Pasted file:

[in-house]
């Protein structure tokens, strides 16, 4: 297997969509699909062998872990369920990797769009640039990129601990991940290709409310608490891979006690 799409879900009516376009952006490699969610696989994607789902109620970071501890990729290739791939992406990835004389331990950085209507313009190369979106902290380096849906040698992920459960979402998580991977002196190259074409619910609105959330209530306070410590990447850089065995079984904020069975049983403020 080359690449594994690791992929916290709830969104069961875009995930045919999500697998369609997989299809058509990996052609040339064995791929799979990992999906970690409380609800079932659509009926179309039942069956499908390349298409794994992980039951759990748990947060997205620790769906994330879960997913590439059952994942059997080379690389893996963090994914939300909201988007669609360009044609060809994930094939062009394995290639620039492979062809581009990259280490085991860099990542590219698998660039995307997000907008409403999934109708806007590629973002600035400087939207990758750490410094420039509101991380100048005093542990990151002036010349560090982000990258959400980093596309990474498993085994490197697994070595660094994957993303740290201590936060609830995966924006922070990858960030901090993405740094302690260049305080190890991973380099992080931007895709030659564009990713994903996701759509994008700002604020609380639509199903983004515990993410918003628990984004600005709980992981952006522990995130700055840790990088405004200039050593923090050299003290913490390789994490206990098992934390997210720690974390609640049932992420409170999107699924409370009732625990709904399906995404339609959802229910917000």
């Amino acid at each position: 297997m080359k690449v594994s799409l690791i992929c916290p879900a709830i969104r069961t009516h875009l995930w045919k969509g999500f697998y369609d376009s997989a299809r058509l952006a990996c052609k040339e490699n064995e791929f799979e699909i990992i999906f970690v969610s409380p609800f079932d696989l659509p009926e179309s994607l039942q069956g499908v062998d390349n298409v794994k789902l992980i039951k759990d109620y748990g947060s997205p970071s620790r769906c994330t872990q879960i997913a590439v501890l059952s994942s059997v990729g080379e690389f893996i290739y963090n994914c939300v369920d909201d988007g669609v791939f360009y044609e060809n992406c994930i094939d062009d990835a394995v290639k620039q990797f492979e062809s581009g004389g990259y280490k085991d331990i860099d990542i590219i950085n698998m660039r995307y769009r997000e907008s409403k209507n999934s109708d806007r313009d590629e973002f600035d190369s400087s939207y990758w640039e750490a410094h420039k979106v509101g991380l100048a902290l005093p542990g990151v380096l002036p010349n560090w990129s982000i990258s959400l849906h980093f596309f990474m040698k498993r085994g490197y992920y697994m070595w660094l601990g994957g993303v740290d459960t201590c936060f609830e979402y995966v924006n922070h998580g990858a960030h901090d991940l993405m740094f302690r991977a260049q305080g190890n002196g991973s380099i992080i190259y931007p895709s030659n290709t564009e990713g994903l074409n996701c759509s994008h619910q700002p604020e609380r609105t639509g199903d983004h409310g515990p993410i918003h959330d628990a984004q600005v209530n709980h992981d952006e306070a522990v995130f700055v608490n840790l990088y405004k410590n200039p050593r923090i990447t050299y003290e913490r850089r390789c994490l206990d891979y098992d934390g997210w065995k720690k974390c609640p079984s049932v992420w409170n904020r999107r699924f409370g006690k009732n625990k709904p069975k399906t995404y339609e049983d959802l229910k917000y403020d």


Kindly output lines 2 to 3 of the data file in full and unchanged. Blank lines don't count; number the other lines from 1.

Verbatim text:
């Protein structure tokens, strides 16, 4: 297997969509699909062998872990369920990797769009640039990129601990991940290709409310608490891979006690 799409879900009516376009952006490699969610696989994607789902109620970071501890990729290739791939992406990835004389331990950085209507313009190369979106902290380096849906040698992920459960979402998580991977002196190259074409619910609105959330209530306070410590990447850089065995079984904020069975049983403020 080359690449594994690791992929916290709830969104069961875009995930045919999500697998369609997989299809058509990996052609040339064995791929799979990992999906970690409380609800079932659509009926179309039942069956499908390349298409794994992980039951759990748990947060997205620790769906994330879960997913590439059952994942059997080379690389893996963090994914939300909201988007669609360009044609060809994930094939062009394995290639620039492979062809581009990259280490085991860099990542590219698998660039995307997000907008409403999934109708806007590629973002600035400087939207990758750490410094420039509101991380100048005093542990990151002036010349560090982000990258959400980093596309990474498993085994490197697994070595660094994957993303740290201590936060609830995966924006922070990858960030901090993405740094302690260049305080190890991973380099992080931007895709030659564009990713994903996701759509994008700002604020609380639509199903983004515990993410918003628990984004600005709980992981952006522990995130700055840790990088405004200039050593923090050299003290913490390789994490206990098992934390997210720690974390609640049932992420409170999107699924409370009732625990709904399906995404339609959802229910917000």
């Amino acid at each position: 297997m080359k690449v594994s799409l690791i992929c916290p879900a709830i969104r069961t009516h875009l995930w045919k969509g999500f697998y369609d376009s997989a299809r058509l952006a990996c052609k040339e490699n064995e791929f799979e699909i990992i999906f970690v969610s409380p609800f079932d696989l659509p009926e179309s994607l039942q069956g499908v062998d390349n298409v794994k789902l992980i039951k759990d109620y748990g947060s997205p970071s620790r769906c994330t872990q879960i997913a590439v501890l059952s994942s059997v990729g080379e690389f893996i290739y963090n994914c939300v369920d909201d988007g669609v791939f360009y044609e060809n992406c994930i094939d062009d990835a394995v290639k620039q990797f492979e062809s581009g004389g990259y280490k085991d331990i860099d990542i590219i950085n698998m660039r995307y769009r997000e907008s409403k209507n999934s109708d806007r313009d590629e973002f600035d190369s400087s939207y990758w640039e750490a410094h420039k979106v509101g991380l100048a902290l005093p542990g990151v380096l002036p010349n560090w990129s982000i990258s959400l849906h980093f596309f990474m040698k498993r085994g490197y992920y697994m070595w660094l601990g994957g993303v740290d459960t201590c936060f609830e979402y995966v924006n922070h998580g990858a960030h901090d991940l993405m740094f302690r991977a260049q305080g190890n002196g991973s380099i992080i190259y931007p895709s030659n290709t564009e990713g994903l074409n996701c759509s994008h619910q700002p604020e609380r609105t639509g199903d983004h409310g515990p993410i918003h959330d628990a984004q600005v209530n709980h992981d952006e306070a522990v995130f700055v608490n840790l990088y405004k410590n200039p050593r923090i990447t050299y003290e913490r850089r390789c994490l206990d891979y098992d934390g997210w065995k720690k974390c609640p079984s049932v992420w409170n904020r999107r699924f409370g006690k009732n625990k709904p069975k399906t995404y339609e049983d959802l229910k917000y403020d």